Jung’s approach creates a context that transcends preoccupation with mental illness and psychopathology to support the therapist and client in an engagement that traverses a larger transformational vision. It includes both the individual as well as the universal context of man’s transformational capacities of consciousness. This context is critical to my method as the paradigm of internal psychic development and transformation is an ultimate progression of treatment for many. Healthy, activated, successful individuals can engage in a transformational process through therapy and achieve a higher level of integration. Consider therapy in the analogy of a retreat at an ashram or spiritual center. Therapy and dream analysis provide the opportunity for the objective psyche to take the place of an external guru as it provides deep guidance from the inner self. We can listen to our inner self, learn from our dreams, experience the universal context we are embedded in of transformative potential and allow the collective wave to carry us forward. We enter the universal world of archetypes, shamanic travels and expanded consciousness. Dreams are a profound way to access our transformational capacity and traverse other dimensions.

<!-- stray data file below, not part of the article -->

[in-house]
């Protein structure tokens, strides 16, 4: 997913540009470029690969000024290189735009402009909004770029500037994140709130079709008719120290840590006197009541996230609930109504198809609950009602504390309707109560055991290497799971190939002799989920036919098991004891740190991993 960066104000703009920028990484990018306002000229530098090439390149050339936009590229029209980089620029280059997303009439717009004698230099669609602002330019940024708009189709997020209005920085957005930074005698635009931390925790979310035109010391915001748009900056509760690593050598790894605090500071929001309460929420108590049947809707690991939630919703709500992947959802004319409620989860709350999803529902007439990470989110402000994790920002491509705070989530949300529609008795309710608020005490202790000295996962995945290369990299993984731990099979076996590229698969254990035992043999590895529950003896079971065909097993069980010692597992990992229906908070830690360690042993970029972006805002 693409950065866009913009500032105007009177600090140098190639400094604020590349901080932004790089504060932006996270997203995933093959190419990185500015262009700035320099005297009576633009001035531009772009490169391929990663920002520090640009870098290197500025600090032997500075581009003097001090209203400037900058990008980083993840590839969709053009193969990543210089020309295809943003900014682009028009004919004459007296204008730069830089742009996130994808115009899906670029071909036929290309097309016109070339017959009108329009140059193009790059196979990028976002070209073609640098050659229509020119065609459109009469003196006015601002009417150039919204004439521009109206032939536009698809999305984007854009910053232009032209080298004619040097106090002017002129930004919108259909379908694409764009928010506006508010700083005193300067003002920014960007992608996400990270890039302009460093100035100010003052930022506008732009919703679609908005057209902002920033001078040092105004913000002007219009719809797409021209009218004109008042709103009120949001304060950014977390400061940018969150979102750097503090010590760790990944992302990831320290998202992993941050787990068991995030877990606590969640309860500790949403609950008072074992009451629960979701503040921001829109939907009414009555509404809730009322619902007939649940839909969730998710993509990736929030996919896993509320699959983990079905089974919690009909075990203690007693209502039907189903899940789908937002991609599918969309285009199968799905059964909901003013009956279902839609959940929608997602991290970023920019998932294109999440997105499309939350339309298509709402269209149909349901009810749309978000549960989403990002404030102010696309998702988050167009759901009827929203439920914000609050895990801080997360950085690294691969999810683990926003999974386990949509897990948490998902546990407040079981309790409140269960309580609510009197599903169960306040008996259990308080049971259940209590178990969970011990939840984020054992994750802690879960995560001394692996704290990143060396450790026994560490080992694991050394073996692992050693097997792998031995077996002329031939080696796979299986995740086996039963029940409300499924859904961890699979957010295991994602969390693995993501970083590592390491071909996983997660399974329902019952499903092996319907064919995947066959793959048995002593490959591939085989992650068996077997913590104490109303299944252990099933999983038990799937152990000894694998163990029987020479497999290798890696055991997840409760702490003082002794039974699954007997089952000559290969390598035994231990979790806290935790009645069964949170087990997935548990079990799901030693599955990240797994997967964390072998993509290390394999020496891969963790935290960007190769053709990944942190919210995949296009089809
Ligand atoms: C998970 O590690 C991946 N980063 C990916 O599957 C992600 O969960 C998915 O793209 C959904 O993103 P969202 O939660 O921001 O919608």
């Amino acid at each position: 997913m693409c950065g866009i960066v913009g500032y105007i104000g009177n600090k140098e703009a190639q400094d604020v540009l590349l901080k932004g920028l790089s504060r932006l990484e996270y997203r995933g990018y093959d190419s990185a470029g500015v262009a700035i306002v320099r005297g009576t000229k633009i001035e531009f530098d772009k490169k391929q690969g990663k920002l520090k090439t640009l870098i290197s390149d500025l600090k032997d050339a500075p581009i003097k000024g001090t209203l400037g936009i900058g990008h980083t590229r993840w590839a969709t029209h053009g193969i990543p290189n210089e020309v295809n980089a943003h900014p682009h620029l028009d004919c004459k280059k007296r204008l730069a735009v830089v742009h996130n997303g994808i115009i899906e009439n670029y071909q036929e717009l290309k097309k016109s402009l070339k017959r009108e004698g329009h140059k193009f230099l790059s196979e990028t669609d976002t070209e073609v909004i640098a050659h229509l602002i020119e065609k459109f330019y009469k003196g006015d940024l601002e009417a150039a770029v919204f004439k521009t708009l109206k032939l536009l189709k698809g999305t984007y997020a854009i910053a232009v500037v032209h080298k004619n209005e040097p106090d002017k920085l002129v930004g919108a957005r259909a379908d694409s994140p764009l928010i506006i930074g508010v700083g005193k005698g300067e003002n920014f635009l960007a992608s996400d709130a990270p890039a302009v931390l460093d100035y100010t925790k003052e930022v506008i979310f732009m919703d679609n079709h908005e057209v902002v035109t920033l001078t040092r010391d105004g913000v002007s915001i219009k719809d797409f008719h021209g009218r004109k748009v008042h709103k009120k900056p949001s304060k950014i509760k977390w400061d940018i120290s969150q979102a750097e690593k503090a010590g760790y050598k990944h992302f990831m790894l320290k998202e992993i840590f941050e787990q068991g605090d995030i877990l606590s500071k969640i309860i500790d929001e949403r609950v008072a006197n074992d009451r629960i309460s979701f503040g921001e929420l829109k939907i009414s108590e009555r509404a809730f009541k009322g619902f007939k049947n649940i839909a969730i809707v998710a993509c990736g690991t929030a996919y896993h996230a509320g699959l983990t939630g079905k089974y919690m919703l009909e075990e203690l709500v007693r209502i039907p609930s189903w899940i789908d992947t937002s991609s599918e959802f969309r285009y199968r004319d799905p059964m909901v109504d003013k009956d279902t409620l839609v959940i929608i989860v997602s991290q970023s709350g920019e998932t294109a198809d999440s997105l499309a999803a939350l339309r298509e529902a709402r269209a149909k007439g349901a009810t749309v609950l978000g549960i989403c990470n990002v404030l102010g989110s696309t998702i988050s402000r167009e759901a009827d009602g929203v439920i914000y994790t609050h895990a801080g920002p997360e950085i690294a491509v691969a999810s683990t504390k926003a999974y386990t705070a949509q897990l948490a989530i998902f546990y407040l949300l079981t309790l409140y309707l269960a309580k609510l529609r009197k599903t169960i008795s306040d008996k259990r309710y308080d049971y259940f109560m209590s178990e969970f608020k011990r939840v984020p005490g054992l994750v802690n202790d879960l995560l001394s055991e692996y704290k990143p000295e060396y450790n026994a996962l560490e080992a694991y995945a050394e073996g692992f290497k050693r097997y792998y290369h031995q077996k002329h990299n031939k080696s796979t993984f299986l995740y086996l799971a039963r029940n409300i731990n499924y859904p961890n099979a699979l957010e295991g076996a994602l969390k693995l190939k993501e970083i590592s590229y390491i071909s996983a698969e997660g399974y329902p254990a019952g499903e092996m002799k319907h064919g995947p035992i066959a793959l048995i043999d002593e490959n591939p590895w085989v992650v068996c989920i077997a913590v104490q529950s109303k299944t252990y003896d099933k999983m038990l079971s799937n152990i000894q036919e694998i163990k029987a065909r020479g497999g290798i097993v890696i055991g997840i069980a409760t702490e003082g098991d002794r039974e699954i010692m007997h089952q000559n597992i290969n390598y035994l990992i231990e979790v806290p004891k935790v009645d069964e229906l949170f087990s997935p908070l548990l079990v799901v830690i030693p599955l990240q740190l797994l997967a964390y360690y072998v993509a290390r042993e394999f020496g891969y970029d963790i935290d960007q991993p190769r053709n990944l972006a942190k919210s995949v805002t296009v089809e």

Not all dreams have the same significance. There are big and little dreams. Some dreams are limited to daily life concerns and are important to analyze but do not presage major life transitions or directions; other dreams are vivid and inspiring and can be remembered throughout one’s life. Significant dreams impact the patient and help create transformation. These dreams contain symbolic images that have come through human evolution and are consistent across cultures. Having these symbols accessible to the therapist helps distinguish the important dream from the less significant. Through Jung’s analysis of mythological motifs, he discovered the collective unconscious that is beyond the individual’s subjective, associative context and which provides a database across time and cultures that illuminate certain dreams.

Significant dreams can occur during key developmental phases: youth, puberty, onset of middle age (36-40), and closer to death. These are dreams illuminating important life passages; they are more difficult to interpret as the dreamer’s subjective input is not as relevant because the dream is not personal but reflective in collective themes. A universal problem that hasn’t been considered by the patient’s conscious mind is introduced or dramatically inserted by the unconscious. These dreams represent universal human issues rather than problems of personal equilibrium. It is the universal quest of conscious development that is demanded of the patient by the individuation process. To put it another way, the ego that has dominated earlier development –  as a strong ego is needed to establish mastery — now transfers greater authority to the Self for the next developmental phase, the stage of transformation of consciousness. We can shift toward a universal process of conscious development. Call it spiritual development – a larger-than-ego context upon which to base our life is accentuated at certain times and marked by significant dreams to encourage this expanded awareness.